Looming Snap Election Could Create Domino Effect In Brexit Drama
With a politically vulnerable government and a small shift in public sentiment, changes to the Brexit landscape could be on the way.
U.K. politicians have relished in the Brexit discussion with comments like this:
"The offer of the election today is a bit like the offer of an apple to Snow White from the wicked queen, because what he's offering is no offer of an election but the poison of a no deal," Labour Party Leader Jeremy Corbyn said Wednesday.
The public? They haven't had much of a say after waiting more than three years, and not much to show for it.
"I mean since Brexit, we've been through three prime ministers, various Brexit ministers, no one knows what we're doing. We certainly need a change," said Will Carter, a record shop employee from Wakefield, England.
"Perhaps people are more knowledgeable about what would happen if Brexit actually did happen," said Abby Hood, a student in the U.K.
People living in the U.K. could get a chance to influence where Brexit goes from here. Their first opportunity comes with another early election that looms over the next few months. That election will decide which parties will govern Parliament.
"There are very few things I feel comfortable predicting on Brexit," said Amanda Sloat from The Brookings Institution. "But the odds of an election are absolute."
A snap election, if it were to happen before the Oct. 31 Brexit deadline, would give Prime Minister Boris Johnson a chance to win back a majority of seats in Parliament. If he wins, there's an increased chance the U.K. will leave the EU without a withdrawal agreement. However ...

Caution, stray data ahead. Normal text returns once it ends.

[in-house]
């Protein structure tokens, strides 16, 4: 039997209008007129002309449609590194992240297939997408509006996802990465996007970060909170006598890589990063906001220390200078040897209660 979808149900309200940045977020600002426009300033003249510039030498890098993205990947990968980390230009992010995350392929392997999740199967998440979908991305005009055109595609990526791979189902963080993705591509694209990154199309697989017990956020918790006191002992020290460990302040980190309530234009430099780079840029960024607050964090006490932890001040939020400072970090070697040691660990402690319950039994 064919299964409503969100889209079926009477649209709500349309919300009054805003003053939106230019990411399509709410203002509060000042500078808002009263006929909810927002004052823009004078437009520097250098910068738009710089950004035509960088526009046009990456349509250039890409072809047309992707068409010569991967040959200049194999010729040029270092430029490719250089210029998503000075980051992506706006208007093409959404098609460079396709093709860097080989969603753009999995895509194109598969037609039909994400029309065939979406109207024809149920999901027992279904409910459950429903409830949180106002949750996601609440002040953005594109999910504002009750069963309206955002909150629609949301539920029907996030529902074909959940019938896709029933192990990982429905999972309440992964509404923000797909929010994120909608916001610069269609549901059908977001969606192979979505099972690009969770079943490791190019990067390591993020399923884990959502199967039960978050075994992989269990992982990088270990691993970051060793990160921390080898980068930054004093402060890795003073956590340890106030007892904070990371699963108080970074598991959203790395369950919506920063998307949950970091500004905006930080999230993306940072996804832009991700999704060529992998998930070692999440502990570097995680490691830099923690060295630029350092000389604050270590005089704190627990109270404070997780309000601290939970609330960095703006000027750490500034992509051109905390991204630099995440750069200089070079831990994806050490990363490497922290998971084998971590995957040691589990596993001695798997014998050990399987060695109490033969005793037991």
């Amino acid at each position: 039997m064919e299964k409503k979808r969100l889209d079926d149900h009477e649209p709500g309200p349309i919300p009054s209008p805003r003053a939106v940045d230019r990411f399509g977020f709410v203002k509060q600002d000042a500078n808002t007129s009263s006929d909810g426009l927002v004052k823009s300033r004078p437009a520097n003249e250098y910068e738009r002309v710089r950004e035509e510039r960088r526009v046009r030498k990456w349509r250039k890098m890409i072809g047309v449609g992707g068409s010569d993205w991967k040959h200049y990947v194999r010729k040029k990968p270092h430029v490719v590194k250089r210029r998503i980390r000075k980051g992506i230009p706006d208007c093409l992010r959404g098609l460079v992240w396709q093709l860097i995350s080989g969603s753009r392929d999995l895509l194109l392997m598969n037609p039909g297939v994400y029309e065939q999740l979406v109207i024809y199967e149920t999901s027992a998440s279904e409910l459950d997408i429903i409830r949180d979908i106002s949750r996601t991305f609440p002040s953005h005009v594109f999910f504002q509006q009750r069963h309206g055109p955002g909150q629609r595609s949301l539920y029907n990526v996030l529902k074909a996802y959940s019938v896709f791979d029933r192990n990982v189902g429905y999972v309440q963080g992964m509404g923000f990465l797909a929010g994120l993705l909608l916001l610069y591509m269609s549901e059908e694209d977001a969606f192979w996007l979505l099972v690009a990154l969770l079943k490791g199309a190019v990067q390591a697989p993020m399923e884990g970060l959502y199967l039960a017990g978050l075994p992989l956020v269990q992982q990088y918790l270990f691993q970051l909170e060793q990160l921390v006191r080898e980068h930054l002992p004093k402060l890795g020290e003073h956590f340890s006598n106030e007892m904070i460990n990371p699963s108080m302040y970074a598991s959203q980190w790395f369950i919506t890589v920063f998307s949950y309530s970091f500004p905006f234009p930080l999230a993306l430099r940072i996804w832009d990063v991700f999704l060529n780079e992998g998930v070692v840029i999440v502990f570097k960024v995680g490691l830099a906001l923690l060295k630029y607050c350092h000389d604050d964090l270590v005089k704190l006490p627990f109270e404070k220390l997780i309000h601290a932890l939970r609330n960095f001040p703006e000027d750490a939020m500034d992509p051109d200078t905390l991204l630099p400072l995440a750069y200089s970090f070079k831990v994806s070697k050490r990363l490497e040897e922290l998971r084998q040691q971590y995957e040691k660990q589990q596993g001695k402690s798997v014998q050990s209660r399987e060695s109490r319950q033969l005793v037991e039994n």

"If you get an opposition government either led by Labour or some coalition of opposition parties, it is possible you could get a second referendum on this," notes Sloat.
A second referendum would give the public a chance to tell Parliament where to go from there. But, as with most things involving Brexit, it may not be straightforward. It's unclear if voters will be given a chance to decide whether to remain in the EU or stay. The public could, in theory, only be asked if it prefers to leave the EU with an agreement or without one.
"Obviously 'leave' would be an option," said Sloat. "There have been discussions in the past about whether the deal negotiated by Theresa May was put on the ballot as a possibility. Even if you get parliamentary support for a second referendum. You would get a lot of wrangling over what the questions would be."
She continued: "Keep in mind, 51 percent of the public voted to leave in 2016. However, a number of polls this year show — by a very slim margin — more people are in favor of remaining the EU, further complicating the UK's departure."
"I think the thing to remember is that there was a referendum and 17.4 million people voted to leave the European Union," Sloat said. "So the Conservative government has been doing its best to implement the results of the referendum. The problem that we are seeing is divorce is very complicated, and trying to break up a union over 40 years has proven to be very difficult."
A snap election, and a possible second referendum, may be another chapter in the Brexit story. But with so much left to be sorted out, the saga is far from over.
Additional reporting from Newsy affiliate CNN.
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